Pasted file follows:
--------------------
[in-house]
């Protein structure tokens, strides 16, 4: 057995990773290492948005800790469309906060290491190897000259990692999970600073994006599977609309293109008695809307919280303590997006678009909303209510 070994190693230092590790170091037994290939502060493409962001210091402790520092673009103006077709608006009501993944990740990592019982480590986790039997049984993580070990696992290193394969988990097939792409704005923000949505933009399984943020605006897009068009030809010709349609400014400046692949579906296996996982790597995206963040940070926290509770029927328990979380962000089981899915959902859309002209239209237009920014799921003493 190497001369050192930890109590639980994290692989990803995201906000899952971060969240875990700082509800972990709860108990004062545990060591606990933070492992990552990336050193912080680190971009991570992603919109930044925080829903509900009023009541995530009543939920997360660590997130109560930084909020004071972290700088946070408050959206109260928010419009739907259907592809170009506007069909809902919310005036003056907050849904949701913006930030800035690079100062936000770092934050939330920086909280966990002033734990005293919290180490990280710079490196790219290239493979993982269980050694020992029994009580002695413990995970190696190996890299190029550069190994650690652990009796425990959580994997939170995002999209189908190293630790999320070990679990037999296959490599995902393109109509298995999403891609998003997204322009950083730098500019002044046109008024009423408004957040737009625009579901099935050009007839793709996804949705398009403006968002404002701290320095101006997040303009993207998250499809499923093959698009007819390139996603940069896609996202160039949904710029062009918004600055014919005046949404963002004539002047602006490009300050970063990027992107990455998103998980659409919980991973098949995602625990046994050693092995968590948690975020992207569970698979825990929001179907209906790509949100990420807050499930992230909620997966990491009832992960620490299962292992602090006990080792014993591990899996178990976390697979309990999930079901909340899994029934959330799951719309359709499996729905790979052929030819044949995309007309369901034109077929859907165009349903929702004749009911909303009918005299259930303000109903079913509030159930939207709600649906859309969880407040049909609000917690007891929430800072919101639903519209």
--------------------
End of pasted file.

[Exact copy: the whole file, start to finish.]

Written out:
[in-house]
């Protein structure tokens, strides 16, 4: 057995990773290492948005800790469309906060290491190897000259990692999970600073994006599977609309293109008695809307919280303590997006678009909303209510 070994190693230092590790170091037994290939502060493409962001210091402790520092673009103006077709608006009501993944990740990592019982480590986790039997049984993580070990696992290193394969988990097939792409704005923000949505933009399984943020605006897009068009030809010709349609400014400046692949579906296996996982790597995206963040940070926290509770029927328990979380962000089981899915959902859309002209239209237009920014799921003493 190497001369050192930890109590639980994290692989990803995201906000899952971060969240875990700082509800972990709860108990004062545990060591606990933070492992990552990336050193912080680190971009991570992603919109930044925080829903509900009023009541995530009543939920997360660590997130109560930084909020004071972290700088946070408050959206109260928010419009739907259907592809170009506007069909809902919310005036003056907050849904949701913006930030800035690079100062936000770092934050939330920086909280966990002033734990005293919290180490990280710079490196790219290239493979993982269980050694020992029994009580002695413990995970190696190996890299190029550069190994650690652990009796425990959580994997939170995002999209189908190293630790999320070990679990037999296959490599995902393109109509298995999403891609998003997204322009950083730098500019002044046109008024009423408004957040737009625009579901099935050009007839793709996804949705398009403006968002404002701290320095101006997040303009993207998250499809499923093959698009007819390139996603940069896609996202160039949904710029062009918004600055014919005046949404963002004539002047602006490009300050970063990027992107990455998103998980659409919980991973098949995602625990046994050693092995968590948690975020992207569970698979825990929001179907209906790509949100990420807050499930992230909620997966990491009832992960620490299962292992602090006990080792014993591990899996178990976390697979309990999930079901909340899994029934959330799951719309359709499996729905790979052929030819044949995309007309369901034109077929859907165009349903929702004749009911909303009918005299259930303000109903079913509030159930939207709600649906859309969880407040049909609000917690007891929430800072919101639903519209």